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Automation needs accurate and complete data to work properly

Carrier networks are becoming increasingly complex, driven by the shift to software defined networking (SDN), network functions visualization (NFV) and cloud. Network operations teams struggle to keep pace with this change while simultaneously maintaining customer quality of experience (QoE) and driving out operations costs. It is now well accepted that automating operations processes is essential to the long-term success of these networks.

The reality of most carrier networks is that they have evolved through several technology cycles and grown through acquisition. It is not uncommon for carriers to have more than nine separate inventory systems—none of which are connected. At the same time, these inventory systems often have incorrect or missing data—some surveys indicate an average of 16%. Getting a single view of the network and service inventories and correcting the inaccurate information will be essential for automation. Working with incomplete or flawed data will lead to inconsistent or incorrect actions.

But, getting a consolidated view of network and services inventories is hard. There have been many attempts to federate inventory systems—most have failed. In fact, the same Heavy Reading survey indicates that as many as 71% of these projects failed, and a great cost to the operators.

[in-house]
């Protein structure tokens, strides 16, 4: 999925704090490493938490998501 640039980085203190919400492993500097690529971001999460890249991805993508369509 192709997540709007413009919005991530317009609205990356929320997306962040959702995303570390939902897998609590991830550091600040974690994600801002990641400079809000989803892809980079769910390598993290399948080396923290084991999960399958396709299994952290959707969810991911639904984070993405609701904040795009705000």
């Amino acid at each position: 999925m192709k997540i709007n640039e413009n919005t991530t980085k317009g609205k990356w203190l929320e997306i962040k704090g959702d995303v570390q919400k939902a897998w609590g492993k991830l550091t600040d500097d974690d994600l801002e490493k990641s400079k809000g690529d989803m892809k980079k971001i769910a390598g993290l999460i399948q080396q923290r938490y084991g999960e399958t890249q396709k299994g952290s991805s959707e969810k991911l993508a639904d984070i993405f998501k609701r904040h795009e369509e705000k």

However, there are some successful implementations of inventory unification: federation. EXFO has successfully federated the service and network inventories of tier 1 carriers in North America, Europe and Asia. EXFO’s Nova Context is the only solution today that has demonstrated the ability to federate network and service inventories into a single view that can then be leveraged by other systems for critical activities like end-to-end path computation or automated route-cause analysis. Nova Context is unique in that it use graph database technology along with a proprietary semantic inference engine to build a federated model of all inventories. It should be noted that Nova Context does not replace any inventory systems, rather it provides unified model of them, giving the operator a single “pane of glass” view of their end-to-end, top-to-bottom. At the same time, its semantic inference rules detect missing or inaccurate information in the various inventory systems and suggest the most likely corrective actions to resolve them. Using this system, a tier 1 Asian carrier improved the accuracy of their inventories from 70% to over 90%.

A particular benefit of Nova Context is its ability to autonomously create this end-to-end model of the network and services. Once connectivity has been established to the source inventories and the semantic rules have been established to adapt Nova Context to the specific carrier environment, the system builds and maintains the model automatically. If new inventory data is added that Nova Context does not understand or have a rule for, it automatically flags it so that additional rules can be added. The entire process of getting a complete, federated end-to-end view of network and services can be completed in a few months, rather than years.